Later in the day a crowd of children were sitting in the art center playing with foam letters. They were peeling the paper off of the backs of the letters so that they could stick them on paper. One child had a hole punch and was working with it. I hadn’t seen the children working with the punch before and I was watching him. After a while I remembered that my director had let me borrow a flower punch and I hadn’t given it back to her yet. I got it down for the children and they took turns experimenting with the flower punch. It was another magical moment as I showed the children the flowers that they had made. They all wanted to take flowers home to their families. This activity can be expanded with other punch shapes, and the magic can continue.

These are the trees, and this is what it is all about.

My Yoga Journey

About a year ago I was in school, working full time in a stressful environment, and trying to keep my house in order. To say that I was completely stressed out was an understatement. I was stressed out, burnt out, and working hard just to keep my head above water. I needed some way to decompress.

When school ended for the semester I began to explore options for stress relief. I’ve tried to do yoga on and off throughout the years, but I’ve been intimidated by the skinny people doing poses designed for the mega-flexible. I wasn’t sure if I could get past that enough to try to do much yoga, but I was willing to give it a shot. I invested in a beginner’s yoga DVD and began my journey. I was glad I did. It didn’t take me long to realize that yoga is about letting go of where you want to be and accepting where you are, no matter where that is. So I learned that flexibility doesn’t matter so much as tuning in to myself.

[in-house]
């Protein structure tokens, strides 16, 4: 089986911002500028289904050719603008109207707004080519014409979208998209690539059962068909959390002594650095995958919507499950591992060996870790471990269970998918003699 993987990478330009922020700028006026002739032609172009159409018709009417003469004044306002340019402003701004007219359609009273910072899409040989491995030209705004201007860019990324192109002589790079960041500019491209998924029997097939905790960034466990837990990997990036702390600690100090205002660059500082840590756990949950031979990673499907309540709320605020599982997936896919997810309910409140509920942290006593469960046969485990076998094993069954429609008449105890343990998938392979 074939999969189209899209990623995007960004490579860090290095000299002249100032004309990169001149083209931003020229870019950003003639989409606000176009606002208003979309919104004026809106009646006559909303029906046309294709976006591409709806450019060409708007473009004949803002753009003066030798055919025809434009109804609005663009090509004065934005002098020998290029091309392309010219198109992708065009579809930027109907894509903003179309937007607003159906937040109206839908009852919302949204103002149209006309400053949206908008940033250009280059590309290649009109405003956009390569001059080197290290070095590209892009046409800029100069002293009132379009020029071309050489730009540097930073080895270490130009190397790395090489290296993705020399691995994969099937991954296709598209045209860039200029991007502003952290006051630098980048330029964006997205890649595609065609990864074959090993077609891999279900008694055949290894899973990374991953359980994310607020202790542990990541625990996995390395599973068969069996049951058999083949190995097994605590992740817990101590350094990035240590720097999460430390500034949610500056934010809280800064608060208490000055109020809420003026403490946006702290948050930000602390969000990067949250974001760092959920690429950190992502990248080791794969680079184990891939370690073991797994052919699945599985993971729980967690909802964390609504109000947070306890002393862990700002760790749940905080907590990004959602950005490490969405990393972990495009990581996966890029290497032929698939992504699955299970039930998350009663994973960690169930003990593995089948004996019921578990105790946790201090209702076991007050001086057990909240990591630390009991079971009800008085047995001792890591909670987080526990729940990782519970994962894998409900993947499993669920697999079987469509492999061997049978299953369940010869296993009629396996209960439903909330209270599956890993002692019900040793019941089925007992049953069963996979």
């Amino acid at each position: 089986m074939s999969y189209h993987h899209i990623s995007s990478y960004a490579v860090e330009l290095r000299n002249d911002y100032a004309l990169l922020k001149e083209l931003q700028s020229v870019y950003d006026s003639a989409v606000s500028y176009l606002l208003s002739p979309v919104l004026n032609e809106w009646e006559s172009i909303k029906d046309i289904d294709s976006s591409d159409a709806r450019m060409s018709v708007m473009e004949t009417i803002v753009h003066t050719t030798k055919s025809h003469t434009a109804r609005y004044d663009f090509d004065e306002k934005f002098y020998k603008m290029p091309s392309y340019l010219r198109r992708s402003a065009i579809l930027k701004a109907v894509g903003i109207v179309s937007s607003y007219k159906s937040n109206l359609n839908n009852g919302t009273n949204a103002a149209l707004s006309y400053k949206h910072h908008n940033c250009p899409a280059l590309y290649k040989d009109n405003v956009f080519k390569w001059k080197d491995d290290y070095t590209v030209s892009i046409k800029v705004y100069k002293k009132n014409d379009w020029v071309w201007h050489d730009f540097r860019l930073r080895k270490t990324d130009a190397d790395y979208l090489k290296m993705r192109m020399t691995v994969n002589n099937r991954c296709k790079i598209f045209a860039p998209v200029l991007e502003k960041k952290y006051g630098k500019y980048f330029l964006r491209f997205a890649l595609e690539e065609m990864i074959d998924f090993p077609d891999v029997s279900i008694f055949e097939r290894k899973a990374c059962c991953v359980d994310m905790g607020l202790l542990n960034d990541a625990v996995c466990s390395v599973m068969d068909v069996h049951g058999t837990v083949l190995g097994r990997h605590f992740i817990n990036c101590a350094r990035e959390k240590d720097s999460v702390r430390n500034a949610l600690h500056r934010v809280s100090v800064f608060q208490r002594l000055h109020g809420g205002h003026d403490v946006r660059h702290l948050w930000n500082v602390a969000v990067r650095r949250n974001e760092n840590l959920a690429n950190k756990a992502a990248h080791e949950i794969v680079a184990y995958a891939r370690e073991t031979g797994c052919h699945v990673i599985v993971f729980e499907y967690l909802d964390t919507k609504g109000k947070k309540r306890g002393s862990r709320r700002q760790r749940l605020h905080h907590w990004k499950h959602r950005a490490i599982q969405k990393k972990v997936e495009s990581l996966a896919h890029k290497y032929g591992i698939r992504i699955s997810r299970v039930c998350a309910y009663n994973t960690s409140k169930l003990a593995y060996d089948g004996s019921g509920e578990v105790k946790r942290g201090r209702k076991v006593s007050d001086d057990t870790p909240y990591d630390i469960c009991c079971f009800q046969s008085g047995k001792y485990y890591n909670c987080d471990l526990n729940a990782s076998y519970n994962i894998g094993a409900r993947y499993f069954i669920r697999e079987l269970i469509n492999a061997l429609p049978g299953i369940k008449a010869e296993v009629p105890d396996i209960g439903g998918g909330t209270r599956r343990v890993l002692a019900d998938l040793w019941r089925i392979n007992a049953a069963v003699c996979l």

That has been my big take-away from yoga: tuning in to myself. Yoga is about so much more than the poses. It is about connecting with yourself, whether it is the good parts or the bad, and accepting all of those pieces of yourself. Sure, there are parts of ourselves that we would all like to work on, and yoga doesn’t tell us that we can’t work on those pieces. It does tell me that I am okay despite those pieces, and it helps me focus on working on what needs to be worked on.

I needed that lesson because I was giving so much of myself away. I gave pieces of myself away in my job and in my school work. I gave pieces of myself away to my family and my small business. I kept giving pieces of myself away every day, and I did not stop to reconnect with that part of myself that needs to feel loved and accepted, that part of me that is so passionate about what I do and why I do it. Yoga is an important part of my life now because it helps me reconnect.

Writing this post became important to me a few weeks ago because I realized that, even though I was doing yoga to reconnect with myself, I wasn’t truly reconnecting with my passion to teach. My passion for teaching has been driving me for many years, and through the burnout and the stress I have lost my connection to that. Add to that the stress and uncertainty of changing jobs, and through changing jobs the loss of certainty of the direction of the company. I love my company and I love teaching, and I don’t want to lose those things simply because I haven’t slowed down enough to reconnect with that passion inside of me. It is time for me to reconnect, to slow down. All of my previous recent posts have been written in hopes of publishing a book. I believe in every word that I have published here, but in some ways I feel like I am concentrating on the forest and forgetting about the trees. The trees – the children and the relationships that we go back to day after day. The love and the curiosity and the creativity that is let loose every day in the classroom. Those are my passion, and while everything I am writing here is important, it is also important to not forget about these aspects of the classroom.

I have been struggling with writing about taking care of ourselves first, because as teachers we give so much of ourselves away. I have been trying to write about how to get that passion back once you hit burn-out, because that is what I am trying to do right now. Looking at the forest hasn’t helped. It is time to look at the trees.